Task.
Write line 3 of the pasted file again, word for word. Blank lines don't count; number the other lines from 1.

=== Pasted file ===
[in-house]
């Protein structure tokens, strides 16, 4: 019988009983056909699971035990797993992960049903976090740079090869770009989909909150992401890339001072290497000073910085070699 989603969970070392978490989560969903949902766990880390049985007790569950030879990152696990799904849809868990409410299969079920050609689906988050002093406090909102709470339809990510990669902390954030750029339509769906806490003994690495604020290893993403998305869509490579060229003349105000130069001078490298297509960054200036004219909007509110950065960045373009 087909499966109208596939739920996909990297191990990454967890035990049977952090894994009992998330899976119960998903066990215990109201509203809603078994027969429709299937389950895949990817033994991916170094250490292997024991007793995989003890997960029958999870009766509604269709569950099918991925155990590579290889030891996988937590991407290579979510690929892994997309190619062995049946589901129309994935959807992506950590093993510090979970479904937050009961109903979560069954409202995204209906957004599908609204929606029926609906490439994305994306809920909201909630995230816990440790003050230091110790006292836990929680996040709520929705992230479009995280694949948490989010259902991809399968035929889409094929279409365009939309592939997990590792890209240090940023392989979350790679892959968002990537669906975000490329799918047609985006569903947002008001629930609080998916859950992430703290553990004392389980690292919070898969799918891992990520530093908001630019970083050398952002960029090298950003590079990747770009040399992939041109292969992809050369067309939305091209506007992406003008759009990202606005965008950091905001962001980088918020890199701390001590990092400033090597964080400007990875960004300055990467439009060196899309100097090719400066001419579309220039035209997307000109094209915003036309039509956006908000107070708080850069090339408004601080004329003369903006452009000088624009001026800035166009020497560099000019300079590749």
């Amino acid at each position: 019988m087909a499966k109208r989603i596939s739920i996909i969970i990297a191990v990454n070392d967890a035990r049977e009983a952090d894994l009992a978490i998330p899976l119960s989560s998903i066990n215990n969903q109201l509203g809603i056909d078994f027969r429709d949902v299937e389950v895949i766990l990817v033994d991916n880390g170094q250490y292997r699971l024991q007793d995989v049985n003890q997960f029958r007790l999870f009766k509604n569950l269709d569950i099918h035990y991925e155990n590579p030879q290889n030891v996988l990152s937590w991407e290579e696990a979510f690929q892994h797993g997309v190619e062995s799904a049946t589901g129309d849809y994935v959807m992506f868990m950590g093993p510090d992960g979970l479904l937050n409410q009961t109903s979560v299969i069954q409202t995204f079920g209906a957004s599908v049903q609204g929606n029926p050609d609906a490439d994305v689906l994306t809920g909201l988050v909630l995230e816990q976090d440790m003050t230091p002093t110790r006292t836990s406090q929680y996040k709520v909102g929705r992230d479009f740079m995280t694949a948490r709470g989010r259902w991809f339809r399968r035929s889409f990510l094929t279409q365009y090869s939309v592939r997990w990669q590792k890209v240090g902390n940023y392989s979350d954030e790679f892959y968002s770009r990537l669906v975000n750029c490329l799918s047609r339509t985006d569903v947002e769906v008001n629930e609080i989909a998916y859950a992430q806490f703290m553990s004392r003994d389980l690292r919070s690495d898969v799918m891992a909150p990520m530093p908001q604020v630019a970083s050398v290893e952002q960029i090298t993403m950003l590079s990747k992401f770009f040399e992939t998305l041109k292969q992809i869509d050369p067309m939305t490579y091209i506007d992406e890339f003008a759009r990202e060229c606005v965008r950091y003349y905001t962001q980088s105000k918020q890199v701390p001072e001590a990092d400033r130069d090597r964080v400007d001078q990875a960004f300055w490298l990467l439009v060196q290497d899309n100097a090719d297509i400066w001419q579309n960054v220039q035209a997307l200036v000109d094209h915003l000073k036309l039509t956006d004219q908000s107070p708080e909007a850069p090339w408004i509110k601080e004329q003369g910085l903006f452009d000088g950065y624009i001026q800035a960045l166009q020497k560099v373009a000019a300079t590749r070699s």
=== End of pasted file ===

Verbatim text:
């Amino acid at each position: 019988m087909a499966k109208r989603i596939s739920i996909i969970i990297a191990v990454n070392d967890a035990r049977e009983a952090d894994l009992a978490i998330p899976l119960s989560s998903i066990n215990n969903q109201l509203g809603i056909d078994f027969r429709d949902v299937e389950v895949i766990l990817v033994d991916n880390g170094q250490y292997r699971l024991q007793d995989v049985n003890q997960f029958r007790l999870f009766k509604n569950l269709d569950i099918h035990y991925e155990n590579p030879q290889n030891v996988l990152s937590w991407e290579e696990a979510f690929q892994h797993g997309v190619e062995s799904a049946t589901g129309d849809y994935v959807m992506f868990m950590g093993p510090d992960g979970l479904l937050n409410q009961t109903s979560v299969i069954q409202t995204f079920g209906a957004s599908v049903q609204g929606n029926p050609d609906a490439d994305v689906l994306t809920g909201l988050v909630l995230e816990q976090d440790m003050t230091p002093t110790r006292t836990s406090q929680y996040k709520v909102g929705r992230d479009f740079m995280t694949a948490r709470g989010r259902w991809f339809r399968r035929s889409f990510l094929t279409q365009y090869s939309v592939r997990w990669q590792k890209v240090g902390n940023y392989s979350d954030e790679f892959y968002s770009r990537l669906v975000n750029c490329l799918s047609r339509t985006d569903v947002e769906v008001n629930e609080i989909a998916y859950a992430q806490f703290m553990s004392r003994d389980l690292r919070s690495d898969v799918m891992a909150p990520m530093p908001q604020v630019a970083s050398v290893e952002q960029i090298t993403m950003l590079s990747k992401f770009f040399e992939t998305l041109k292969q992809i869509d050369p067309m939305t490579y091209i506007d992406e890339f003008a759009r990202e060229c606005v965008r950091y003349y905001t962001q980088s105000k918020q890199v701390p001072e001590a990092d400033r130069d090597r964080v400007d001078q990875a960004f300055w490298l990467l439009v060196q290497d899309n100097a090719d297509i400066w001419q579309n960054v220039q035209a997307l200036v000109d094209h915003l000073k036309l039509t956006d004219q908000s107070p708080e909007a850069p090339w408004i509110k601080e004329q003369g910085l903006f452009d000088g950065y624009i001026q800035a960045l166009q020497k560099v373009a000019a300079t590749r070699s």